"The Outlaw" (Warner, 1943)
"Romeo And Juliet" (Warner, 1935)
"Phffft" (Warner, 1954)
A slow-moving, dry-humored comedy about a divorced couple who get back together after they realize how compatible they actually are with each other. It's one of the first feature roles for a young Jack Lemmon (who already had his sad-sack schtick pretty well polished...) and the not-quite-so-ditzy, not-quite-so-dumb blonde bombshell, Judy Holliday, in one of her lesser roles. It's not a great film, but it is fun to see the two of them, also interesting to see how consistently she upstages Lemmon, right from the start.
"Christmas In Connecticutt" (Warner, 1945)
An odd little screwball comedy featuring Barbara Stanwyck as a Martha Stewart-ish women's lifestyle columnist who actually isn't married, can't cook, can't sew and knows nothing about babies, despite being idolized by millions as the ultimate American housewife. Naturally, along comes a man that she needs to fool into thinking that she can do all these womanly things and, with a little bit of luck, she might even land the big lug. This isn't actually a very cohesive or inspired film -- there's a lot of running around and exclamations about what a pickle they're in, but the overall premise is kind of far-fetched, and the script isn't clever enough to make up for it. Also, the timing is way off in most scenes, and the story kind of barely clatters to the finish line in the last leg of the film. It's similar in a lot of ways to the Rock Hudson comedy, "Man's Favorite Sport," which shares a similar premise and similar problems. Still... it's got Stanwyck in it, and that's always a treat. This one's okay, but it's pretty clumsy.
"Shrek 2" (Dreamworks, 2004)
People went ga-ga over this animated sequel, and I agree, it was nice, good, clean fun. It's really all about Puss In Boots, though. Yeah, baby.
"Hangman's Knot" (Columbia, 1952)
A sub-par western starring Randolph Scott as the leader of a ragtag band of Confederate soldiers who find themselves on the wrong end of the law once the Civil War has ended. The script, direction and pacing are sluggish, and other than Scott, the acting is pretty unremarkable. Lee Marvin chews a little scenery in one of his earliest credited roles; Donna Reed is a total snooze. I really like Randolph Scott, but this movie wasn't really worth watching.
06/04/05Sexual Behavior in the Human Male '48
"Kinsey" (Fox Searchlight, 2005)
Hmmmm. Well, the acting is great. Laura Linney, Liam Neeson and Peter Sarsgaard are all superb in their roles, at least as far as the script permits them to be. But the script is problematic. I think writer-director Bill Condon went out of his way to mollify the religious-conservative anti-Kinsey forces both by showing flaws in Kinsey's character (which are interesting to know about) and by failing to really give a good, proper context for Kinsey's work and his impact on American society. At the film's start, we get a sense of how literally in the dark young people were about sexuality at the start of the 20th Century, with little idea of how to have sex, and tremendous free-floating fear about its consequences. While venereal disease was common then (as it is now), other maladies, such as onanistic blindness were pure fiction, scare stories to keep kids from getting "in trouble." Kinsey's research unravelled many negative myths about sexuality, while also paving the way for the so-called Sexual Revolution of the '60s and '70s, a tectonic shift in societal mores that had many consequences, both positive and negative. Where this movie fails, though, is in placing Kinsey's work inside the continuum of social change -- the impact he had is alluded to, but not really fleshed out. Midway through the film, for example, you realize that although Kinsey's character is now globally famous, you have no idea what decades various scenes are taking place in... Kinsey died in 1956, but you'd never know it from watching this film. No signposts are given, no reference made to any events outside of Kinsey's personal and professional circles, no sense of what is happening in the world around them, and this microcosmic approach undercuts the viewer's ability to grasp what Kinsey's legacy was really about. Also, the portrait of Kinsey as an emotional cripple seems a little overblown; I don't know much about his personal life, but the way this played out in the film rang false and flat... It just didn't work as well dramatically as it might have, though again Neeson does a fabulous job making this version of Kinsey live onscreen. Obviously a man who would undertake such a gigantic statistical survey as his life's work was a person of immense personal power and drive, but we don't really see that man here... I think there is value in acknowledging the flaws of historical figures, but this film wallows in Kinsey's naivete, and glosses over his importance in a strange, subtle way. Still, it's certainly worth seeing, even if it doesn't really explain its subject that well.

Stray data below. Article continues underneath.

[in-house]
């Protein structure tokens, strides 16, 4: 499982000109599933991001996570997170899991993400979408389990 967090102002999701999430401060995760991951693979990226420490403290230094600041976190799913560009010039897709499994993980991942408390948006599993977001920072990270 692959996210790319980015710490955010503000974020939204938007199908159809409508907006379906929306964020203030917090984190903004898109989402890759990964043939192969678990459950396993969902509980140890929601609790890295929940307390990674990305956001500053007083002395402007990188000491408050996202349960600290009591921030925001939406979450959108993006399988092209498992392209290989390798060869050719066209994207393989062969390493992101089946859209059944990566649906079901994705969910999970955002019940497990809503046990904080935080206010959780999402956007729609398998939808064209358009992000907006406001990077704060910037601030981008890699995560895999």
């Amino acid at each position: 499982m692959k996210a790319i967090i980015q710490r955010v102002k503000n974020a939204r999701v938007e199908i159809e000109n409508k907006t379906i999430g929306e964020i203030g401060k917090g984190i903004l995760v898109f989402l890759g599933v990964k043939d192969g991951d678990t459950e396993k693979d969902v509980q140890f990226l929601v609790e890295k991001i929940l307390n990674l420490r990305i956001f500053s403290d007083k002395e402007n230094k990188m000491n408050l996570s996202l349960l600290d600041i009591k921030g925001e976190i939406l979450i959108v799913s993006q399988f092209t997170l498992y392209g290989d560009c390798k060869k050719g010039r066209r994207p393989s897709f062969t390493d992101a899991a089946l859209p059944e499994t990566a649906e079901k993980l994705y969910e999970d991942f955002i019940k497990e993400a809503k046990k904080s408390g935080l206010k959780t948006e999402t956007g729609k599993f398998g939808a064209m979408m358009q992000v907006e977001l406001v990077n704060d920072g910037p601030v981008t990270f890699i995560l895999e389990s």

"Desperadoes" (Columbia, 1943)
Glenn Ford and Randolph Scott co-star in this hokey (but not too hokey) western about two old-school gunslingin' badmen who meet up after several years -- one wearing a badge and the other who'd been hired to pull a bank heist in a booming border town. This is one of Scott's better movies -- he's lanky and charming and full of natural ease. This is one of Ford's earliest lead roles, and he's great as the happy-go-lucky anti-hero, Cheyenne Rogers. Edgar Buchannan rounds out the cast, playing his usual fumpfering old codger role... The script is a little clunky, but the film still feels much more modern than it actually is... That's due to the beautiful Cinemascope photography. Apparently this was Columbia's first Cinemascope film... and it looks great! If you like good, old-fashioned, uncomplicated oaters, this one's swell.
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